To respond: In my book, “The Healer’s Path to Post-COVID Recovery: A Restorative Journey for Healthcare Providers,” I use my nationally known model of soul health to provide tools for healing from this changing pandemic. the life. I also share powerful stories of strength, pain, courage, and compassion from nearly 150 traditional and holistic providers interviewed in the United States and Canada.
The very soul of healthcare has been fractured and millions of healthcare workers have been hit hardest by the coronavirus pandemic. They have spent their career helping others. Now is the time to find and reclaim their inner light on their own path to healing. Having worked at three major medical centers and trained hundreds of medical professionals, I know providers have a procedure for everything but themselves. That’s why I wrote this book – to help realign and rebalance those affected by the dark night of the soul of healthcare.
When they read this insightful resource, healthcare workers will be guided down a hopeful path so they can emerge from this uncharted era renewed, restored and uplifted.
Q: How have you evolved as an artist?
To respond: I grew with each of the three books I wrote. But with “The Healer’s Path,” I went into the trenches with healthcare workers from across the country and across Canada to get an up-close and personal understanding of what they’ve been through during the pandemic so far. It not only broadened my awareness of how COVID has profoundly affected healthcare workers, but also how healthcare systems have been affected.
Personally, as a healthcare worker myself, I was exhausted, exhausted, and overwhelmed when I thought of writing this book. But this project became a mission when I realized that my previously developed Soul Health Model – a holistic wellness model designed to provide a blueprint for overall health and wellbeing – could be used to rebuild the lives of health care providers. I became strangely invigorated just knowing that I could help those who were so dedicated to helping others.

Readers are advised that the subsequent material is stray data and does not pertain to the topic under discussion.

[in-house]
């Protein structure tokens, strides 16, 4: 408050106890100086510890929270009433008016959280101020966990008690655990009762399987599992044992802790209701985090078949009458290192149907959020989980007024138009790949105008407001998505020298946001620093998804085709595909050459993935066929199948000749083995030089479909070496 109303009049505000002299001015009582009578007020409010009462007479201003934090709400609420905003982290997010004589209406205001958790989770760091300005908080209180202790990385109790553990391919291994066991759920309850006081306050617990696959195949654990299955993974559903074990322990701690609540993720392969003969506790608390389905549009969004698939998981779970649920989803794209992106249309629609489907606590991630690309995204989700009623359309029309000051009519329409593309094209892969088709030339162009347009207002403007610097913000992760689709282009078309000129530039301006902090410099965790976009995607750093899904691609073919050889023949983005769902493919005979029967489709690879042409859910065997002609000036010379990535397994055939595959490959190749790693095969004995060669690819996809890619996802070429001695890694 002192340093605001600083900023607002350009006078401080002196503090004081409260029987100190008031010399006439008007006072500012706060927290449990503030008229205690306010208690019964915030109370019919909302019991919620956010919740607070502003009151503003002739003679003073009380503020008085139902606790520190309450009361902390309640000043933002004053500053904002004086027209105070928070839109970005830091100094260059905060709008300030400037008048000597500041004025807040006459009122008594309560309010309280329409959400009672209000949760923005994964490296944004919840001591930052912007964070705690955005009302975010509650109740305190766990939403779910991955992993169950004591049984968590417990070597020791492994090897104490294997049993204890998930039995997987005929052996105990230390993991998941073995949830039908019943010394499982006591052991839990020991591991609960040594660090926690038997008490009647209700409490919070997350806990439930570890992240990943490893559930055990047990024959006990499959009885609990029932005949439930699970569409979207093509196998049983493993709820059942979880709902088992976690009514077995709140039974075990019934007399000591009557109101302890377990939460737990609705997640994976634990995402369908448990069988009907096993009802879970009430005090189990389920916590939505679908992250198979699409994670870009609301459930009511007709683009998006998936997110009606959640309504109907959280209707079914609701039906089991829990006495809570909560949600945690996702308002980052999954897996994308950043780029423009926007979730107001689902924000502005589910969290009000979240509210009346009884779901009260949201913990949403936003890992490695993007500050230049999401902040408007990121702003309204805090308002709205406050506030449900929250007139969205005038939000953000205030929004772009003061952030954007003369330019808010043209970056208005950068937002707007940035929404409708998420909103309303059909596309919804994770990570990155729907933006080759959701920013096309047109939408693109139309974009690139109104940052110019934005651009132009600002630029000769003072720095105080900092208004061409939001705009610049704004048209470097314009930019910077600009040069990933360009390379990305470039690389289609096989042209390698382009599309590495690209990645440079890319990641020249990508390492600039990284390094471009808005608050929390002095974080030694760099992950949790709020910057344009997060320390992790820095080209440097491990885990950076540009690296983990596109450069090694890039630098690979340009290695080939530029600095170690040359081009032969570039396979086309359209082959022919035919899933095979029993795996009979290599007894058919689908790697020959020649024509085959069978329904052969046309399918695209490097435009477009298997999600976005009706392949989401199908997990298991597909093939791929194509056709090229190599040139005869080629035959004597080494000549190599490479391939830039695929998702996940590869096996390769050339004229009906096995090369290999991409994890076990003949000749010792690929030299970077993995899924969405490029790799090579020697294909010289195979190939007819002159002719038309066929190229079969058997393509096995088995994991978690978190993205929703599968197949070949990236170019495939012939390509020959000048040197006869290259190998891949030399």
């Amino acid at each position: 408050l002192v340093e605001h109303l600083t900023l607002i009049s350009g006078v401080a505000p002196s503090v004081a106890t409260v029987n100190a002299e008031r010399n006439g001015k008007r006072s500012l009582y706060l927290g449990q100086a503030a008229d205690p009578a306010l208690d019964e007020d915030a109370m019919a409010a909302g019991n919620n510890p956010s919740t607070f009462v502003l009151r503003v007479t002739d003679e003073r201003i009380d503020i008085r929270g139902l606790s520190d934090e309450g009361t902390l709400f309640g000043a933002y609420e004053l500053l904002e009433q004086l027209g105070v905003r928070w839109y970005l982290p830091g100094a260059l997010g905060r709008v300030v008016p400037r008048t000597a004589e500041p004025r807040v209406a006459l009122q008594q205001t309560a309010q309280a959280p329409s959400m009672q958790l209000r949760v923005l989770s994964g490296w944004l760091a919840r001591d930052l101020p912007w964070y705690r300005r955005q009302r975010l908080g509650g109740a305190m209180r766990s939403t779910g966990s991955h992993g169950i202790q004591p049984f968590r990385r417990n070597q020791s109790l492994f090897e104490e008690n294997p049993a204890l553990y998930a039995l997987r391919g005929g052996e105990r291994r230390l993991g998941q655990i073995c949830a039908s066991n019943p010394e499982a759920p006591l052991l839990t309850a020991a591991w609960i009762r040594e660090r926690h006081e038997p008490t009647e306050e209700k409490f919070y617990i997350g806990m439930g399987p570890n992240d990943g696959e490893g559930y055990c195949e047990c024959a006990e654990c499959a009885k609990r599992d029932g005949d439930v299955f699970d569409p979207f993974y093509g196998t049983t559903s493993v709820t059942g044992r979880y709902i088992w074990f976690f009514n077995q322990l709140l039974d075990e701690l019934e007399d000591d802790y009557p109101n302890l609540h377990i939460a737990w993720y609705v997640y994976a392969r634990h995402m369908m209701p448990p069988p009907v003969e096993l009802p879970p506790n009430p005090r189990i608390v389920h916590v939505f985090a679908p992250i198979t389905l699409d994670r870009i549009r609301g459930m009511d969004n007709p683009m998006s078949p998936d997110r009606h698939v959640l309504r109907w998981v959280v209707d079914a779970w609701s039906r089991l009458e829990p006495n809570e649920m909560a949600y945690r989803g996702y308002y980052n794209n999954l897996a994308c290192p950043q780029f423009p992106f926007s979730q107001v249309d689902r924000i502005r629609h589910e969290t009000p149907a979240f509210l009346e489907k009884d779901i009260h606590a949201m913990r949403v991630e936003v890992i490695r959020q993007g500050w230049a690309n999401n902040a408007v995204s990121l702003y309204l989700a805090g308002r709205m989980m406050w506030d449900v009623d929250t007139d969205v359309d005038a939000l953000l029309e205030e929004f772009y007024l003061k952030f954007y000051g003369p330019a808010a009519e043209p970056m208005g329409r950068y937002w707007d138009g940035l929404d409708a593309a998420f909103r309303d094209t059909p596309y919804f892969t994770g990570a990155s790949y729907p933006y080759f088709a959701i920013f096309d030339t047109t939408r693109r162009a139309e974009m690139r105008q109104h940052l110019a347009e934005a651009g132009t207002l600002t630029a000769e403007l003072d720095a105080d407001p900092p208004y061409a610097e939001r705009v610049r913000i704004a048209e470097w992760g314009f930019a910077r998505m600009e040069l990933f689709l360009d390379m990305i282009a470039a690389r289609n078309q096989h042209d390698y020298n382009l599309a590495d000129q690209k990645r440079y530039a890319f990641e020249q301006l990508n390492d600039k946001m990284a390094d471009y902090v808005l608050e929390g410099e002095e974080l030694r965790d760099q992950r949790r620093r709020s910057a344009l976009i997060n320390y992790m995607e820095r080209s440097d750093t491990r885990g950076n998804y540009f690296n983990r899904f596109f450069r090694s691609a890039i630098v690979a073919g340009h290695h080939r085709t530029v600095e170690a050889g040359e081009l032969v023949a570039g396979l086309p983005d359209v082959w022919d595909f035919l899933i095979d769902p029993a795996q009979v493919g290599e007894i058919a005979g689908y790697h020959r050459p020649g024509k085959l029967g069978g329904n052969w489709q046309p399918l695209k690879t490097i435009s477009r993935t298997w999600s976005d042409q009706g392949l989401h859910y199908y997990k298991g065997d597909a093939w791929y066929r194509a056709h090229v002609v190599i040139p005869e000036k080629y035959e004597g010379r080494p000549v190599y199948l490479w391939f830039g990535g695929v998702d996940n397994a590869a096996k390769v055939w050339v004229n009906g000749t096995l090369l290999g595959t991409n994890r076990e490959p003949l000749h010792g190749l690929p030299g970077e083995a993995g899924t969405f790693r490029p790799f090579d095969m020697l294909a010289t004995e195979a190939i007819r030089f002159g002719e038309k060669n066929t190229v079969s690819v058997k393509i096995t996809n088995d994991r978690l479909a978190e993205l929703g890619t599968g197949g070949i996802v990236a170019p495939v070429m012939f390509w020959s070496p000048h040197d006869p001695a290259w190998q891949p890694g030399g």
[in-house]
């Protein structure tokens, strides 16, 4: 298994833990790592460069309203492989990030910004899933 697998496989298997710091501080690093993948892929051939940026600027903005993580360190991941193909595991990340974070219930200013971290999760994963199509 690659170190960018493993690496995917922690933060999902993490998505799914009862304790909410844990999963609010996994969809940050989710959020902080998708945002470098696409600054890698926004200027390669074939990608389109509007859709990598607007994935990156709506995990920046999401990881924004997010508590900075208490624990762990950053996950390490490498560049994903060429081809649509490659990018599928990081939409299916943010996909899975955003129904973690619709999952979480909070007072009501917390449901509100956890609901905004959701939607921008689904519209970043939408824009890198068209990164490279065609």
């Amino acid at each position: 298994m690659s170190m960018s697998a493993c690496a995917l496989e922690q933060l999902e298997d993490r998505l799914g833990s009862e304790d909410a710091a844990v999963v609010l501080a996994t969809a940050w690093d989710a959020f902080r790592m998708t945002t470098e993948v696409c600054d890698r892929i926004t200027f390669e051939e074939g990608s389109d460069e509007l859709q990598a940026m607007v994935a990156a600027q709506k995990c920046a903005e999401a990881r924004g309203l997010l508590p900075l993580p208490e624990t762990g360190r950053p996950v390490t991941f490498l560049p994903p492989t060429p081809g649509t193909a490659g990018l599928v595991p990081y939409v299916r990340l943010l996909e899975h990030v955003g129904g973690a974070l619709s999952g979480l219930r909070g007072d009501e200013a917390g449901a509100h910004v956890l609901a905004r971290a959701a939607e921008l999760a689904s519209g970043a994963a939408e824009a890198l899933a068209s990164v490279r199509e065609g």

Q: Who influenced your art?
To respond: Most of my training was completed in health care settings. Growing up with a disabled father from the age of 9, “integral health” has always been important to me. I believe that my experience as a child influenced me the most in my desire to create “total health” for others.
Q: What is your biggest challenge?
To respond: The biggest challenge right now is getting this book into the hands of healthcare providers. Providers have a procedure for everything but themselves and are generally not very good at taking care of anyone but others.
Q: What does art do for you?
To respond: Writing inspires me a lot when I know that I can offer tools to help. Although my first two books seemed important. This seemed essential to me. Our “essential workers” lack the essential tools to help themselves. Now they will.
Q: Any advice for other artists?
To respond: I will pass this advice on to healthcare workers. The first is acknowledging that you’ve been through quite a bit – something that isn’t easy given that healthcare workers are supposed to keep it together for others.
The second is to recognize how the pandemic has changed you – what feels fractured, worn or broken.
Third, allow you to seek help from a professional, book or other means. This book is a complete guide to rebalancing all 10 key “branches” of health. At least start there.
Fran Daniel writes about artists – visual, musical, literary and more – every week in Relish. Send your story ideas to [email protected] or call 336-727-7366.